Weston v. National Manufacturers & Stores Corp.

Annotate this Case

45 So. 2d 459 (1950)

WESTON v. NATIONAL MANUFACTURERS & STORES CORPORATION.

1 Div. 347.

Supreme Court of Alabama.

April 6, 1950.

*462 Scott & Porter, of Chatom, for appellant.

Chas. Hoffman, of Mobile, for appellee.

LAWSON, Justice.

This is a suit at law by Mrs. J. Morgan Weston against National Manufacturers and Stores Corporation.

The complaint contains one count. The defendant's demurrer having been sustained, the plaintiff suffered a nonsuit and has appealed, as authorized by the statute. ยง 819, Title 7, Code 1940.

The reporter will set out the complaint and the demurrer interposed thereto.

Several grounds of the demurrer take the point that the complaint does not allege that the agents, servants or employees of the defendant who agreed to pack and crate the toy vehicle and those who did crate it were acting within the line and scope of their employment. These grounds of the demurrer are not well taken. Such acts are not charged to the agents, servants or employees, but are charged to the defendant, acting by and through its agents, servants or employees. When it is so alleged, it is not necessary to aver the act was omitted or committed by the agents, servants, or employees while acting within the line and scope of their authority. When the defendant is charged with doing the act by its agents, servants or employees, this shows that the act was done in the line and scope of the agents', servants' or employees' authority. Alabama Power Co. v. Conine, 207 Ala. 435, 93 So. 22; Farmers & Merchants Warehouse Co. v. Perry, 218 Ala. 223, 118 So. 406; Atlantic Coast Line R. Co. v. Jackson, 225 Ala. 652, 144 So. 813. This averment is quite different from an allegation that the act was done by defendant, its agents, servants or employees. Under such an averment it is necessary to allege that the agents, servants or employees were at the time acting in the line and scope of their employment. Alabama Power Co. v. Conine, supra.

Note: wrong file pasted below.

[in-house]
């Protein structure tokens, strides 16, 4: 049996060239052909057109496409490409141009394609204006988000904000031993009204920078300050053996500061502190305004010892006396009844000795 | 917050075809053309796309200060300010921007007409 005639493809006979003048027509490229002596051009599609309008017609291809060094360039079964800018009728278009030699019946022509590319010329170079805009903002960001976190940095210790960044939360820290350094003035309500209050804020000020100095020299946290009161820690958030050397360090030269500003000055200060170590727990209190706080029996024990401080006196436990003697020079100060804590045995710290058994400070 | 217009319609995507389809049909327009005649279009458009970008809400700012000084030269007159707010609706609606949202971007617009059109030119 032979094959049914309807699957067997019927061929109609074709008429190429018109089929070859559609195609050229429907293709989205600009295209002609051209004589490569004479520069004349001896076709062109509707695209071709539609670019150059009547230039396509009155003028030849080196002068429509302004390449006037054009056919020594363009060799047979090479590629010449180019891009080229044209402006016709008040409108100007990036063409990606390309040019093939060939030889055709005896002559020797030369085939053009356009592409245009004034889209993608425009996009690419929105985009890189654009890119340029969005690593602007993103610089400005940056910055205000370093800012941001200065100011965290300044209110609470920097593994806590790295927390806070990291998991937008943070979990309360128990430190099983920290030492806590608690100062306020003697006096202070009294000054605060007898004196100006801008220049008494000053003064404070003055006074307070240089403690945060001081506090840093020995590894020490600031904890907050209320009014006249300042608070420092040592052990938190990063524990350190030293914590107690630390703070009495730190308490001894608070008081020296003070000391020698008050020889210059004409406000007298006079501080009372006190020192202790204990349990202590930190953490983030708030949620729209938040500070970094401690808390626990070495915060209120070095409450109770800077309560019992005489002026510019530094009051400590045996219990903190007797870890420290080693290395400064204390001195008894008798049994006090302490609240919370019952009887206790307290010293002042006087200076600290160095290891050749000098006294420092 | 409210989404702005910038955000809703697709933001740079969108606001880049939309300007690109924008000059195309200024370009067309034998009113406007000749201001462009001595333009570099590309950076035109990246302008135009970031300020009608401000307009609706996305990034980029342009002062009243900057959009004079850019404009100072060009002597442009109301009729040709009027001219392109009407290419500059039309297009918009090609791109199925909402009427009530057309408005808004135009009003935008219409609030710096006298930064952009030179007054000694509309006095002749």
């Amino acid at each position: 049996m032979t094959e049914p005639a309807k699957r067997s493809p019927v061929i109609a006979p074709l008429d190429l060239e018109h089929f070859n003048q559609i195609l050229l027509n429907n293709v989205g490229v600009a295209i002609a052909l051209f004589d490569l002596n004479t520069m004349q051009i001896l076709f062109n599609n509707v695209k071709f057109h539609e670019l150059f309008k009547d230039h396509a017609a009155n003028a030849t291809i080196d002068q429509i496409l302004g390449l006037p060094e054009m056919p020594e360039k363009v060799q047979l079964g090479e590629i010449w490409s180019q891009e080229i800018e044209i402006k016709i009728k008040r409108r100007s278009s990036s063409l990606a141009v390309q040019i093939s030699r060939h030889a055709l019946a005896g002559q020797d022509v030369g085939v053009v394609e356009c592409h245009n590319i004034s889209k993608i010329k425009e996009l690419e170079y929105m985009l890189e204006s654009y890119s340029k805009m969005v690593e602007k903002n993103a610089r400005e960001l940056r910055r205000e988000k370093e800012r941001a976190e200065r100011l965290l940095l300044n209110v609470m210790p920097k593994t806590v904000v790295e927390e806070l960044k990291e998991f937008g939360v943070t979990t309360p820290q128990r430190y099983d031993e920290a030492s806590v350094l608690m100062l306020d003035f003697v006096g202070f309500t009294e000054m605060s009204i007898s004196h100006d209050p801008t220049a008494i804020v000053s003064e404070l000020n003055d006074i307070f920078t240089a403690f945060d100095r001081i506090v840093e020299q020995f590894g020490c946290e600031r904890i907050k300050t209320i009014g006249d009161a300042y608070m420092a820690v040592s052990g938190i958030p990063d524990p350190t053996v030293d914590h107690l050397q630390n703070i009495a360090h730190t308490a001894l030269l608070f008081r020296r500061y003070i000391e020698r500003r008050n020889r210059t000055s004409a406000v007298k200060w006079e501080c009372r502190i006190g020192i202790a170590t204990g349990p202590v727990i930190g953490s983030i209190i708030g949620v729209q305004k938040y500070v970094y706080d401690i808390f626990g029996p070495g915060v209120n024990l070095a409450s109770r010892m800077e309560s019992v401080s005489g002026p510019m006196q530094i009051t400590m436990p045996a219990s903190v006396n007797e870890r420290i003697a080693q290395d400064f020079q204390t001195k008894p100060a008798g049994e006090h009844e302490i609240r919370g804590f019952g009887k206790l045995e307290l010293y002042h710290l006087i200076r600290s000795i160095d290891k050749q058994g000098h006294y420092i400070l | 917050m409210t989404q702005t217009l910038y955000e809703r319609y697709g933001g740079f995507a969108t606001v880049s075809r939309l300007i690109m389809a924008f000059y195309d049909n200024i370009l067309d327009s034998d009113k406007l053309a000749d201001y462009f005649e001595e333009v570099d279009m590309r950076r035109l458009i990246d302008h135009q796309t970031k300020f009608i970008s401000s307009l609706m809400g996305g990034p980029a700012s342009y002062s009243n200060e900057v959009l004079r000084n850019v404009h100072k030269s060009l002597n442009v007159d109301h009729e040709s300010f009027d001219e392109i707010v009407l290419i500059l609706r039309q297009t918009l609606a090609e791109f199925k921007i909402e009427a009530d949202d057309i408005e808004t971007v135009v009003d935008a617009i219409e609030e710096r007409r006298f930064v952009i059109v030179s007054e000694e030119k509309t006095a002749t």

As to the purchase of the toy vehicle, the complaint alleged: "* * * on or about December 10, 1947, the Defendant was engaged in the operation of a furniture store in Mobile, Alabama, wherein was sold, amongst other things, Christmas toys. On or about December 10, 1947, the aforesaid Wesley Bonds went into the Defendant's store in Mobile, Alabama, and bought from an employee of the Defendant in said store, a to-wit, `push cart.'" While it is not expressly alleged that the purchase was *463 made from an employee who was at the time acting within the line and scope of his employment, the language used is sufficient to justify such reasonable interpretation. In any event, we do not think the complaint was subject to demurrer for failure to so allege. The averments relating to the purchase of the toy vehicle are merely preliminary and explanatory of the circumstances upon which the plaintiff's cause of action is based.

In a complaint such as is under consideration here, it is not necessary to allege the names of the agents, servants or employees of defendant or that their names are unknown to the plaintiff. The grounds of demurrer pointing out the lack of such averments in the complaint are not well taken. Shelby Iron Co. v. Morrow, 209 Ala. 116, 95 So. 370, and cases cited.

Several grounds of the demurrer take the point that sufficient facts are not alleged to show any duty of care owing by the defendant to the plaintiff or wherein defendant violated or breached any such duty. We do not think these grounds of demurrer were well taken.

It is axiomatic that to constitute actionable negligence there must be a duty to the person injured, or to a class of persons to which plaintiff belongs, and a breach of the duty, proximately resulting in the injury. Hill v. Reaves, 224 Ala. 205, 139 So. 263, and cases cited.